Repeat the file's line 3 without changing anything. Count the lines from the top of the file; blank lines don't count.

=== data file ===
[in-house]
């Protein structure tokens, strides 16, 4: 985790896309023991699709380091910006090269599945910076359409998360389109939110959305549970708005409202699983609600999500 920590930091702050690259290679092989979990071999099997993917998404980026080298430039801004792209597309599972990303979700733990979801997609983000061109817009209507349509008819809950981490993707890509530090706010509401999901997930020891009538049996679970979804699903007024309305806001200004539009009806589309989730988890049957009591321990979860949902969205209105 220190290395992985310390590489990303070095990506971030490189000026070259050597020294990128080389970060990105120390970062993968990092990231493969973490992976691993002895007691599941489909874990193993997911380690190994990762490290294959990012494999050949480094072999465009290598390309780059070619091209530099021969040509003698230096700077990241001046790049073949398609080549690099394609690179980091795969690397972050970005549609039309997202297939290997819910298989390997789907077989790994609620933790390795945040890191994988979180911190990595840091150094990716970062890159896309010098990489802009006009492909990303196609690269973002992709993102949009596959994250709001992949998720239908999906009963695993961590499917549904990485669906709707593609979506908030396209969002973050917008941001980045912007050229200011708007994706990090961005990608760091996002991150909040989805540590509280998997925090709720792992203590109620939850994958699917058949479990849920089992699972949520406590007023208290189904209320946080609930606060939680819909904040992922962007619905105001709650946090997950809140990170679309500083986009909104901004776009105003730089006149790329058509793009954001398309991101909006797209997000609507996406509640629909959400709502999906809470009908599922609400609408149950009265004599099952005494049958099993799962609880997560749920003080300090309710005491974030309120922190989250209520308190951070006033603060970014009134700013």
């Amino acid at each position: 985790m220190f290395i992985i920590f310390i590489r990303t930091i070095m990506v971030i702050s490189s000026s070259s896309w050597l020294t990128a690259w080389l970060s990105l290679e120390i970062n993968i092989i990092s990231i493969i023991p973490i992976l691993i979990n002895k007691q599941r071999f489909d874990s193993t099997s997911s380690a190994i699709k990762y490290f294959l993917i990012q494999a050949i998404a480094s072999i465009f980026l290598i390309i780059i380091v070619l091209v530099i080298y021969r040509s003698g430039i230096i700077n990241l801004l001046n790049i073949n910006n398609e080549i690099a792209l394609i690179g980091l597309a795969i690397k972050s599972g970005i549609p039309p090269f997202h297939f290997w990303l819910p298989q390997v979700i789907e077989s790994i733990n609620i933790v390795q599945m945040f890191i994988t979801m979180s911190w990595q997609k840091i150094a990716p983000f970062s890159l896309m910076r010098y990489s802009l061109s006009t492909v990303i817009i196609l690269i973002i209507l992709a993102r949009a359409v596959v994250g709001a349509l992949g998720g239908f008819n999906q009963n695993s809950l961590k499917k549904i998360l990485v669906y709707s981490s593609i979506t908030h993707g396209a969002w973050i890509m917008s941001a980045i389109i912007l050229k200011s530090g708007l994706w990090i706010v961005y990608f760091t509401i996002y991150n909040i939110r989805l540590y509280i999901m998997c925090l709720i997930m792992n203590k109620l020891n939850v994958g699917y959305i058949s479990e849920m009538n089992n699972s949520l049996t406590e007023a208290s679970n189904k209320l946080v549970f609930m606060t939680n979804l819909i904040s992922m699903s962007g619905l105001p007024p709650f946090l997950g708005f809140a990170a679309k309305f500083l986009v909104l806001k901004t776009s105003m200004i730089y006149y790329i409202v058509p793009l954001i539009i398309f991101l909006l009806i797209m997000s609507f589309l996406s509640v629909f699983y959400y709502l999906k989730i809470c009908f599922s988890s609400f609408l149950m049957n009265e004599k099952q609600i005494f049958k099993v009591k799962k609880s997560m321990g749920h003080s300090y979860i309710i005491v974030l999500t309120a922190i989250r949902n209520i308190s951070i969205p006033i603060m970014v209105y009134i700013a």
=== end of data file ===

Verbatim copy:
């Amino acid at each position: 985790m220190f290395i992985i920590f310390i590489r990303t930091i070095m990506v971030i702050s490189s000026s070259s896309w050597l020294t990128a690259w080389l970060s990105l290679e120390i970062n993968i092989i990092s990231i493969i023991p973490i992976l691993i979990n002895k007691q599941r071999f489909d874990s193993t099997s997911s380690a190994i699709k990762y490290f294959l993917i990012q494999a050949i998404a480094s072999i465009f980026l290598i390309i780059i380091v070619l091209v530099i080298y021969r040509s003698g430039i230096i700077n990241l801004l001046n790049i073949n910006n398609e080549i690099a792209l394609i690179g980091l597309a795969i690397k972050s599972g970005i549609p039309p090269f997202h297939f290997w990303l819910p298989q390997v979700i789907e077989s790994i733990n609620i933790v390795q599945m945040f890191i994988t979801m979180s911190w990595q997609k840091i150094a990716p983000f970062s890159l896309m910076r010098y990489s802009l061109s006009t492909v990303i817009i196609l690269i973002i209507l992709a993102r949009a359409v596959v994250g709001a349509l992949g998720g239908f008819n999906q009963n695993s809950l961590k499917k549904i998360l990485v669906y709707s981490s593609i979506t908030h993707g396209a969002w973050i890509m917008s941001a980045i389109i912007l050229k200011s530090g708007l994706w990090i706010v961005y990608f760091t509401i996002y991150n909040i939110r989805l540590y509280i999901m998997c925090l709720i997930m792992n203590k109620l020891n939850v994958g699917y959305i058949s479990e849920m009538n089992n699972s949520l049996t406590e007023a208290s679970n189904k209320l946080v549970f609930m606060t939680n979804l819909i904040s992922m699903s962007g619905l105001p007024p709650f946090l997950g708005f809140a990170a679309k309305f500083l986009v909104l806001k901004t776009s105003m200004i730089y006149y790329i409202v058509p793009l954001i539009i398309f991101l909006l009806i797209m997000s609507f589309l996406s509640v629909f699983y959400y709502l999906k989730i809470c009908f599922s988890s609400f609408l149950m049957n009265e004599k099952q609600i005494f049958k099993v009591k799962k609880s997560m321990g749920h003080s300090y979860i309710i005491v974030l999500t309120a922190i989250r949902n209520i308190s951070i969205p006033i603060m970014v209105y009134i700013a």